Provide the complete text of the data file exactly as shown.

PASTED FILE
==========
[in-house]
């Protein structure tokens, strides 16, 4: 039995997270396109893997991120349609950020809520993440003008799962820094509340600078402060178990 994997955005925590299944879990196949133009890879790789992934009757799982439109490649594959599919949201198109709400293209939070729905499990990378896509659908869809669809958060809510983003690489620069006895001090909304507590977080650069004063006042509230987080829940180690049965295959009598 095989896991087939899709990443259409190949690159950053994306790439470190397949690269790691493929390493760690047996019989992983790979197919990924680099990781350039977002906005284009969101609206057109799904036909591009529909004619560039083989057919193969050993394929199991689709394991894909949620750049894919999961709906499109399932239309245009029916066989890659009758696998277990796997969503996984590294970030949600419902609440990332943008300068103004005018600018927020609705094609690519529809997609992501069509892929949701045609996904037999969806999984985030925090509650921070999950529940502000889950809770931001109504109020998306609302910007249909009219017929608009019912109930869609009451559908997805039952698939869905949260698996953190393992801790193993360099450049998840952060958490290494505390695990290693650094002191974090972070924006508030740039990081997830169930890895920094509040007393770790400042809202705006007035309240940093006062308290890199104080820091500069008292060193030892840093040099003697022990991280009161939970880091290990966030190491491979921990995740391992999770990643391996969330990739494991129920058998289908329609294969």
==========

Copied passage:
[in-house]
């Protein structure tokens, strides 16, 4: 039995997270396109893997991120349609950020809520993440003008799962820094509340600078402060178990 994997955005925590299944879990196949133009890879790789992934009757799982439109490649594959599919949201198109709400293209939070729905499990990378896509659908869809669809958060809510983003690489620069006895001090909304507590977080650069004063006042509230987080829940180690049965295959009598 095989896991087939899709990443259409190949690159950053994306790439470190397949690269790691493929390493760690047996019989992983790979197919990924680099990781350039977002906005284009969101609206057109799904036909591009529909004619560039083989057919193969050993394929199991689709394991894909949620750049894919999961709906499109399932239309245009029916066989890659009758696998277990796997969503996984590294970030949600419902609440990332943008300068103004005018600018927020609705094609690519529809997609992501069509892929949701045609996904037999969806999984985030925090509650921070999950529940502000889950809770931001109504109020998306609302910007249909009219017929608009019912109930869609009451559908997805039952698939869905949260698996953190393992801790193993360099450049998840952060958490290494505390695990290693650094002191974090972070924006508030740039990081997830169930890895920094509040007393770790400042809202705006007035309240940093006062308290890199104080820091500069008292060193030892840093040099003697022990991280009161939970880091290990966030190491491979921990995740391992999770990643391996969330990739494991129920058998289908329609294969």